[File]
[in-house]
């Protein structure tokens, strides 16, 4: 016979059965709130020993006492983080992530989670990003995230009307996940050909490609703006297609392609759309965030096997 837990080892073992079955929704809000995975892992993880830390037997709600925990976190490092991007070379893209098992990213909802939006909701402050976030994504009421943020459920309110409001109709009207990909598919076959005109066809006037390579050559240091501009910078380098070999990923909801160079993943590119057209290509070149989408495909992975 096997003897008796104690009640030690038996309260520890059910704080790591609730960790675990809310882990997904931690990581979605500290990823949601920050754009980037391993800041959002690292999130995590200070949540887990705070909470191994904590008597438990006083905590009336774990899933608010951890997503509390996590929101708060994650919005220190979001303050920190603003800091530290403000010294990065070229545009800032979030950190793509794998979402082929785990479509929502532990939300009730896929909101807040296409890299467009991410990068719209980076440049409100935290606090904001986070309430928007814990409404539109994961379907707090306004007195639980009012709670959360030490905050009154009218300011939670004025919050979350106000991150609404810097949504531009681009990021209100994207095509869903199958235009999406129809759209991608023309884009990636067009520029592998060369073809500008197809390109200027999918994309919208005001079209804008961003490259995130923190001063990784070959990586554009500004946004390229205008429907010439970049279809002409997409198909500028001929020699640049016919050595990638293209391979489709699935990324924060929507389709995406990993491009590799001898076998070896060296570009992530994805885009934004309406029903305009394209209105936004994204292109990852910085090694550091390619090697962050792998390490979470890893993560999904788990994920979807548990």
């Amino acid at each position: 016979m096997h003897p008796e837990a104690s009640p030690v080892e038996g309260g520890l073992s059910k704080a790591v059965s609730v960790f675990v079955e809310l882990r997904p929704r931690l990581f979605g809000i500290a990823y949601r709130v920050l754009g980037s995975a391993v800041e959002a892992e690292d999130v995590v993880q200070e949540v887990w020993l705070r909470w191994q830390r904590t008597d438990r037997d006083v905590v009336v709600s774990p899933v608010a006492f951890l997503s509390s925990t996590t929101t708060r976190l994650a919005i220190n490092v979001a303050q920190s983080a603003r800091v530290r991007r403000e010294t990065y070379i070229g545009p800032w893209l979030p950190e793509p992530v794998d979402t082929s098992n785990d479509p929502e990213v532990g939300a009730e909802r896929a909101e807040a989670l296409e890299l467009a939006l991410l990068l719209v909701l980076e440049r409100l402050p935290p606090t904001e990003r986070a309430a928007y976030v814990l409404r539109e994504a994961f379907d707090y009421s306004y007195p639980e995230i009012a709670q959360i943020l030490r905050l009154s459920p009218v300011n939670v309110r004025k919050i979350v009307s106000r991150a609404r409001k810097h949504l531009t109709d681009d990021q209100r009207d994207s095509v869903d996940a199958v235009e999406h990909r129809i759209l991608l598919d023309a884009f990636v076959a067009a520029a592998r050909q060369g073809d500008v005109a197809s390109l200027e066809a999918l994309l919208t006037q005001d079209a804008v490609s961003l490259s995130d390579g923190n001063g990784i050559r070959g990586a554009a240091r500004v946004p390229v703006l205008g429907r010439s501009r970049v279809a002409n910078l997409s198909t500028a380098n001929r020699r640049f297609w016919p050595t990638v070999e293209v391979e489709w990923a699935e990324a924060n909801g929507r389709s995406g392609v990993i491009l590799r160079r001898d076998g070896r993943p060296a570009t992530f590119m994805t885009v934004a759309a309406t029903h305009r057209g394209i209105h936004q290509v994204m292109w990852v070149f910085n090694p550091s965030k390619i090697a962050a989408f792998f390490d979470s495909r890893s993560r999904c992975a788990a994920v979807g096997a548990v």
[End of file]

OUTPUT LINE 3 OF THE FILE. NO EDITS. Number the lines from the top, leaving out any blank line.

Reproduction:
């Amino acid at each position: 016979m096997h003897p008796e837990a104690s009640p030690v080892e038996g309260g520890l073992s059910k704080a790591v059965s609730v960790f675990v079955e809310l882990r997904p929704r931690l990581f979605g809000i500290a990823y949601r709130v920050l754009g980037s995975a391993v800041e959002a892992e690292d999130v995590v993880q200070e949540v887990w020993l705070r909470w191994q830390r904590t008597d438990r037997d006083v905590v009336v709600s774990p899933v608010a006492f951890l997503s509390s925990t996590t929101t708060r976190l994650a919005i220190n490092v979001a303050q920190s983080a603003r800091v530290r991007r403000e010294t990065y070379i070229g545009p800032w893209l979030p950190e793509p992530v794998d979402t082929s098992n785990d479509p929502e990213v532990g939300a009730e909802r896929a909101e807040a989670l296409e890299l467009a939006l991410l990068l719209v909701l980076e440049r409100l402050p935290p606090t904001e990003r986070a309430a928007y976030v814990l409404r539109e994504a994961f379907d707090y009421s306004y007195p639980e995230i009012a709670q959360i943020l030490r905050l009154s459920p009218v300011n939670v309110r004025k919050i979350v009307s106000r991150a609404r409001k810097h949504l531009t109709d681009d990021q209100r009207d994207s095509v869903d996940a199958v235009e999406h990909r129809i759209l991608l598919d023309a884009f990636v076959a067009a520029a592998r050909q060369g073809d500008v005109a197809s390109l200027e066809a999918l994309l919208t006037q005001d079209a804008v490609s961003l490259s995130d390579g923190n001063g990784i050559r070959g990586a554009a240091r500004v946004p390229v703006l205008g429907r010439s501009r970049v279809a002409n910078l997409s198909t500028a380098n001929r020699r640049f297609w016919p050595t990638v070999e293209v391979e489709w990923a699935e990324a924060n909801g929507r389709s995406g392609v990993i491009l590799r160079r001898d076998g070896r993943p060296a570009t992530f590119m994805t885009v934004a759309a309406t029903h305009r057209g394209i209105h936004q290509v994204m292109w990852v070149f910085n090694p550091s965030k390619i090697a962050a989408f792998f390490d979470s495909r890893s993560r999904c992975a788990a994920v979807g096997a548990v």